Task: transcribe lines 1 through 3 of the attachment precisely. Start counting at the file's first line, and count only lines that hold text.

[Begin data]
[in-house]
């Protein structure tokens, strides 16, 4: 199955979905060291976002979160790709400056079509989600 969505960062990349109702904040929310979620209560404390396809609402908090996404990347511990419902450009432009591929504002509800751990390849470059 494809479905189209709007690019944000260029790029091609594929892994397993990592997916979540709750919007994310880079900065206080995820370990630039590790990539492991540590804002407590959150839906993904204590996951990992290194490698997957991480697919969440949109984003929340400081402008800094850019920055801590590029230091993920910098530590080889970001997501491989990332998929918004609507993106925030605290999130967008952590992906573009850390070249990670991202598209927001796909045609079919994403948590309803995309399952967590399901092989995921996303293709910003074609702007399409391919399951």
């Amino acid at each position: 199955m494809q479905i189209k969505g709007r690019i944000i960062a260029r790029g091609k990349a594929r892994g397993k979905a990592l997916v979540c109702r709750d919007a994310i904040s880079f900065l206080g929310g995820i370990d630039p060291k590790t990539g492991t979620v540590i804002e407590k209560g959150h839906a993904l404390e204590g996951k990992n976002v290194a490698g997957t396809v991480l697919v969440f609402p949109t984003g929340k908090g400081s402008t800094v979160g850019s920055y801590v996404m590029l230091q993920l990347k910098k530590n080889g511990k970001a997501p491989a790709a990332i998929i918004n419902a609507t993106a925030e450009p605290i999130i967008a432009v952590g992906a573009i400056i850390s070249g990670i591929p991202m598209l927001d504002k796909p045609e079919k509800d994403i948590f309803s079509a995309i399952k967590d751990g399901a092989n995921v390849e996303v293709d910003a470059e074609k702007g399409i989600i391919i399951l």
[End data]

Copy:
[in-house]
């Protein structure tokens, strides 16, 4: 199955979905060291976002979160790709400056079509989600 969505960062990349109702904040929310979620209560404390396809609402908090996404990347511990419902450009432009591929504002509800751990390849470059 494809479905189209709007690019944000260029790029091609594929892994397993990592997916979540709750919007994310880079900065206080995820370990630039590790990539492991540590804002407590959150839906993904204590996951990992290194490698997957991480697919969440949109984003929340400081402008800094850019920055801590590029230091993920910098530590080889970001997501491989990332998929918004609507993106925030605290999130967008952590992906573009850390070249990670991202598209927001796909045609079919994403948590309803995309399952967590399901092989995921996303293709910003074609702007399409391919399951």
């Amino acid at each position: 199955m494809q479905i189209k969505g709007r690019i944000i960062a260029r790029g091609k990349a594929r892994g397993k979905a990592l997916v979540c109702r709750d919007a994310i904040s880079f900065l206080g929310g995820i370990d630039p060291k590790t990539g492991t979620v540590i804002e407590k209560g959150h839906a993904l404390e204590g996951k990992n976002v290194a490698g997957t396809v991480l697919v969440f609402p949109t984003g929340k908090g400081s402008t800094v979160g850019s920055y801590v996404m590029l230091q993920l990347k910098k530590n080889g511990k970001a997501p491989a790709a990332i998929i918004n419902a609507t993106a925030e450009p605290i999130i967008a432009v952590g992906a573009i400056i850390s070249g990670i591929p991202m598209l927001d504002k796909p045609e079919k509800d994403i948590f309803s079509a995309i399952k967590d751990g399901a092989n995921v390849e996303v293709d910003a470059e074609k702007g399409i989600i391919i399951l």